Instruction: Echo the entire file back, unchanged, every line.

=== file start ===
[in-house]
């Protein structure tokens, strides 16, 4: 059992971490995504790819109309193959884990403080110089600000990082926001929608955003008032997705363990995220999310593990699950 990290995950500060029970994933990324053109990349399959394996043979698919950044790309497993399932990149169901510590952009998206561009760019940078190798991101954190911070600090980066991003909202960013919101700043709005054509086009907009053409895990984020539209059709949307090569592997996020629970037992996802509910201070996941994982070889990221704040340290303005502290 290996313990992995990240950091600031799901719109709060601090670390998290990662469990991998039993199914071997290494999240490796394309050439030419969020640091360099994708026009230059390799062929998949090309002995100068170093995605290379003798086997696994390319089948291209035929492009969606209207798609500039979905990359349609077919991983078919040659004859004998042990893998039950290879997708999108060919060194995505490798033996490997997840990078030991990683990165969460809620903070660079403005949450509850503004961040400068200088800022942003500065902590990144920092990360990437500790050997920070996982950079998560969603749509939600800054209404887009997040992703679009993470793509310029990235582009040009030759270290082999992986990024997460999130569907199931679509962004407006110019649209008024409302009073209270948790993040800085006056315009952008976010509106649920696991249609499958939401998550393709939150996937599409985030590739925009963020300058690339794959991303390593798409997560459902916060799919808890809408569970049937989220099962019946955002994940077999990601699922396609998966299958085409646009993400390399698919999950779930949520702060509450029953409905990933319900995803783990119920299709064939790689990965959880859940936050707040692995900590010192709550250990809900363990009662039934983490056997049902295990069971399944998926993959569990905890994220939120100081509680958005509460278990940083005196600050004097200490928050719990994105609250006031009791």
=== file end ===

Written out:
[in-house]
């Protein structure tokens, strides 16, 4: 059992971490995504790819109309193959884990403080110089600000990082926001929608955003008032997705363990995220999310593990699950 990290995950500060029970994933990324053109990349399959394996043979698919950044790309497993399932990149169901510590952009998206561009760019940078190798991101954190911070600090980066991003909202960013919101700043709005054509086009907009053409895990984020539209059709949307090569592997996020629970037992996802509910201070996941994982070889990221704040340290303005502290 290996313990992995990240950091600031799901719109709060601090670390998290990662469990991998039993199914071997290494999240490796394309050439030419969020640091360099994708026009230059390799062929998949090309002995100068170093995605290379003798086997696994390319089948291209035929492009969606209207798609500039979905990359349609077919991983078919040659004859004998042990893998039950290879997708999108060919060194995505490798033996490997997840990078030991990683990165969460809620903070660079403005949450509850503004961040400068200088800022942003500065902590990144920092990360990437500790050997920070996982950079998560969603749509939600800054209404887009997040992703679009993470793509310029990235582009040009030759270290082999992986990024997460999130569907199931679509962004407006110019649209008024409302009073209270948790993040800085006056315009952008976010509106649920696991249609499958939401998550393709939150996937599409985030590739925009963020300058690339794959991303390593798409997560459902916060799919808890809408569970049937989220099962019946955002994940077999990601699922396609998966299958085409646009993400390399698919999950779930949520702060509450029953409905990933319900995803783990119920299709064939790689990965959880859940936050707040692995900590010192709550250990809900363990009662039934983490056997049902295990069971399944998926993959569990905890994220939120100081509680958005509460278990940083005196600050004097200490928050719990994105609250006031009791």